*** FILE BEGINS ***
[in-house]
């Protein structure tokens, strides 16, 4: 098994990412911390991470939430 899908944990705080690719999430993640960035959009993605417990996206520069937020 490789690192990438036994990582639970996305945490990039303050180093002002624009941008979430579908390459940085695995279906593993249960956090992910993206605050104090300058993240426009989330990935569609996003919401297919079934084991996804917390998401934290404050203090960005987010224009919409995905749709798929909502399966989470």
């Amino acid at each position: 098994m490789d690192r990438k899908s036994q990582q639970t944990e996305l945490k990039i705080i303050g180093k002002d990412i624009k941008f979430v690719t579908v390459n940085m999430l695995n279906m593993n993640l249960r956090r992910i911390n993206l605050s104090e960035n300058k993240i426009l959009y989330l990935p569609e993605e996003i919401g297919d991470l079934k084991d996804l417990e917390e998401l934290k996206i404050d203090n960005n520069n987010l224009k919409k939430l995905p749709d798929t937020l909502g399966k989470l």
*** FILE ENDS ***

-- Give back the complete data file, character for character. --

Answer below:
[in-house]
């Protein structure tokens, strides 16, 4: 098994990412911390991470939430 899908944990705080690719999430993640960035959009993605417990996206520069937020 490789690192990438036994990582639970996305945490990039303050180093002002624009941008979430579908390459940085695995279906593993249960956090992910993206605050104090300058993240426009989330990935569609996003919401297919079934084991996804917390998401934290404050203090960005987010224009919409995905749709798929909502399966989470």
């Amino acid at each position: 098994m490789d690192r990438k899908s036994q990582q639970t944990e996305l945490k990039i705080i303050g180093k002002d990412i624009k941008f979430v690719t579908v390459n940085m999430l695995n279906m593993n993640l249960r956090r992910i911390n993206l605050s104090e960035n300058k993240i426009l959009y989330l990935p569609e993605e996003i919401g297919d991470l079934k084991d996804l417990e917390e998401l934290k996206i404050d203090n960005n520069n987010l224009k919409k939430l995905p749709d798929t937020l909502g399966k989470l």